The mar­ket knows best — or does it?

Financial Mail - Investors Monthly - - Editor’s Note - MARC HASENFUSS email Marc on hasen­fussm@times­me­dia.co.za

THE MAR­KET IS NEVER WRONG . . . well, very rarely wrong. There is noth­ing more dis­con­cert­ing for us or­di­nary in­vestors than do­ing loads of home­work to sup­port an op­ti­mistic con­clu­sion on a com­pany’s prospects, and then watch­ing its share price drib­bling down per­sis­tently or stub­bornly stalling.

From cor­re­spon­dence I re­ceive from read­ers, let me say that I have some sym­pa­thy for share­hold­ers in coun­ters such as Blue La­bel Tele­coms, Al­viva (cov­ered in this is­sue), Metro­file, San­tova, Pre­mier Fish­ing & Brands, Brim­stone, Sta­dio, Kaap Agri and Hu­lamin (to name a few).

As to why th­ese coun­ters lack trac­tion in their share prices, the dis­arm­ing an­swer is usu­ally that the mar­ket is never wrong.

In­deed, the mar­ket al­ways seemed to know bet­ter when ex­ec­u­tives spun op­ti­mistic sto­ries about profit re­cov­er­ies and value un­lock­ing. Read­ers will prob­a­bly re­mem­ber that, at times, many pun­ters strongly be­lieved the mar­ket had mis­un­der­stood or mis­read the at­tributes and in­her­ent value propo­si­tion in bombed-out coun­ters such as Blue Fi­nan­cial Ser­vices, Chem­i­cal Spe­cial­i­ties, Protech Khuthele, RBA Hold­ings, 1time Hold­ings, Er­ba­con and Wil­liam Tell. Not quite, as it turned out.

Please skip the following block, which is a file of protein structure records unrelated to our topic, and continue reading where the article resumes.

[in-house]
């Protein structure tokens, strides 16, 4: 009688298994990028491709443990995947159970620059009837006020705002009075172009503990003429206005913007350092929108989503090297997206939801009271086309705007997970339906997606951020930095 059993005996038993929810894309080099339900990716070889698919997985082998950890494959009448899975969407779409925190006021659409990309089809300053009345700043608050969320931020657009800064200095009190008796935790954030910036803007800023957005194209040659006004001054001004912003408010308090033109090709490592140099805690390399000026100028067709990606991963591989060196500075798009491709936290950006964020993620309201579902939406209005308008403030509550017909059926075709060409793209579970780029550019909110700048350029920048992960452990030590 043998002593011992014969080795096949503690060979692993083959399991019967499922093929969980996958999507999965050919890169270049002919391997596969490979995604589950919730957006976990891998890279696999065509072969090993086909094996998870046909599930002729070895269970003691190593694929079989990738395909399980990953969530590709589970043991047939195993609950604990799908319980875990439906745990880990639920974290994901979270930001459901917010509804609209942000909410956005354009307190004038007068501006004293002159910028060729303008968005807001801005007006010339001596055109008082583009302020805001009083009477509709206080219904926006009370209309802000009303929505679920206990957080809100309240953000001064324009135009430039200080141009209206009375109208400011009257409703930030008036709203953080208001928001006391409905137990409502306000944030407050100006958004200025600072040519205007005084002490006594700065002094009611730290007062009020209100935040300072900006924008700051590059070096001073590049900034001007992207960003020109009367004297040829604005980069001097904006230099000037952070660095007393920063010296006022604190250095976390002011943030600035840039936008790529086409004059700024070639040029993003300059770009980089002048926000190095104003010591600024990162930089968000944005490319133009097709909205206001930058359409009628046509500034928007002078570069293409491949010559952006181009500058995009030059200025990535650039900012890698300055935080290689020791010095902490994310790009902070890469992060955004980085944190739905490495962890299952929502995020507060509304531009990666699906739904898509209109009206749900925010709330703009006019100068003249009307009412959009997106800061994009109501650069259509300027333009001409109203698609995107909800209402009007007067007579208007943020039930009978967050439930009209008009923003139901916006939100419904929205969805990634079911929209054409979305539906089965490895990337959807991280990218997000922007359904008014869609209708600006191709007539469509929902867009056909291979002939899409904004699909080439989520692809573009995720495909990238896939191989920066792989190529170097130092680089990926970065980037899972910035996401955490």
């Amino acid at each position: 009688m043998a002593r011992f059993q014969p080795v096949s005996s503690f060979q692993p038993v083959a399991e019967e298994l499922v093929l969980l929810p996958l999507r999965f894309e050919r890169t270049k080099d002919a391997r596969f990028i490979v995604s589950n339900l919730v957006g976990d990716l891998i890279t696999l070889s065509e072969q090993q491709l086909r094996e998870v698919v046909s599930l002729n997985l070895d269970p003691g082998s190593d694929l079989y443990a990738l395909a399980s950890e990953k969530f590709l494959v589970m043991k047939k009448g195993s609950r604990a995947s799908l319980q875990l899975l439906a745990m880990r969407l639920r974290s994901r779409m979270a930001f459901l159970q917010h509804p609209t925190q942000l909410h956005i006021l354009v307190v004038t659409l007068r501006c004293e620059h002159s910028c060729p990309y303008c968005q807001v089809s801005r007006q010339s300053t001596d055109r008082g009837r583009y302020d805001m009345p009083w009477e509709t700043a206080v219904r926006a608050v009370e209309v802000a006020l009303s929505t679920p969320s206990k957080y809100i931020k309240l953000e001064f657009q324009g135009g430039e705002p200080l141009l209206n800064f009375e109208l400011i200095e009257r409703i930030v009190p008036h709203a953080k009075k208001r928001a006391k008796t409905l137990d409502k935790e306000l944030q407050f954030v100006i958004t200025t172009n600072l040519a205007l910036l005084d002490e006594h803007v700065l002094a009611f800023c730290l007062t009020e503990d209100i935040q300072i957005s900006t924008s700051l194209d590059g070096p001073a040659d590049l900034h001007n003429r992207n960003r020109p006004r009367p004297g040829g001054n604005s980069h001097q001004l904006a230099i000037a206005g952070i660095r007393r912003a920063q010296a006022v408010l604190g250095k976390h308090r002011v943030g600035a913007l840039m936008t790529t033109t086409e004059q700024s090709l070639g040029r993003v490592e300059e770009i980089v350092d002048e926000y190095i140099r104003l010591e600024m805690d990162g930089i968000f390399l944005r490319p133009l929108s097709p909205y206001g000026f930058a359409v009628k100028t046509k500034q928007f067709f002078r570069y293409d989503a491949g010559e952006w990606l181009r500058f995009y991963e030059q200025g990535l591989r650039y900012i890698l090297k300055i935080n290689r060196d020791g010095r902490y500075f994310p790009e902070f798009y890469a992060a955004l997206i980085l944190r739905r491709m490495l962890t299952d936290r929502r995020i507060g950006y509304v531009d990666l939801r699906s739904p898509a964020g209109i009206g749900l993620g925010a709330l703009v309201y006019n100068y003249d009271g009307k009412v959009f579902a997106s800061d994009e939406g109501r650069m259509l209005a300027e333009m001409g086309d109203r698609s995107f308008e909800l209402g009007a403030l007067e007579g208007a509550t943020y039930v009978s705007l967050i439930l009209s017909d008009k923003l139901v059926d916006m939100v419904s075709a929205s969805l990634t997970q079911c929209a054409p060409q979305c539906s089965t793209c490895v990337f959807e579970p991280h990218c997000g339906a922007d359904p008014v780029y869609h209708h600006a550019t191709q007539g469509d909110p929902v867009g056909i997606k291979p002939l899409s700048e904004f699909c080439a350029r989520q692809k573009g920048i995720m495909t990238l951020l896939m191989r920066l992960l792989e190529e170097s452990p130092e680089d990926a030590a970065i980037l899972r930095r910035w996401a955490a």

But, in truth, the mar­ket does get it wrong. Mon­tauk, the US-based en­ergy-from-land­fills spe­cial­ist, was dis­missed as a cu­ri­ous anom­aly when it was un­bun­dled from Hosken Con­sol­i­dated In­vest­ments (HCI) nearly three years ago. Mon­tauk, which has some in­ter­est­ing pro­jects in the pipe­line, has been one of the best-per­form­ing shares on the JSE — so much so that its mar­ket cap­i­tal­i­sa­tion has drawn close to that of its for­mer com­pany, HCI.

The mar­ket last month made an­other costly mis­take with an­other HCI off­shoot when the un­bundling and list­ing of Hosken Pas­sen­ger Lo­gis­tics & Rail (HPLR) was roundly ig­nored. The share fell to 461c be­fore a trad­ing up­date con­firmed HPLR (see page 6) was set to drive some big prof­its. The share re­bounded to more than 700c (even briefly trad­ing as high as 835c).

At the time of writ­ing, the mar­ket has wres­tled down the value of re­cently listed tech­nol­ogy group Ayo to a level that many pun­ters still be­lieve has no bear­ing on real fun­da­men­tals. The share price of Ayo’s 49% share­holder, African Eq­uity Em­pow­er­ment In­vest­ments, also dis­counts the in­ferred val­u­a­tion and mar­ket price of Ayo — even after the an­nounce­ment that the com­pany had won a large con­tract with Sa­sol.

Ayo, tagged to ac­qui­si­tions and win­ning more large con­tracts, re­quires a huge leap of faith — which the Pub­lic In­vest­ment Corp has been pre­pared to take. Any in­vestor who can divine whether the mar­ket is right or wrong in this in­stance will be richly re­warded.

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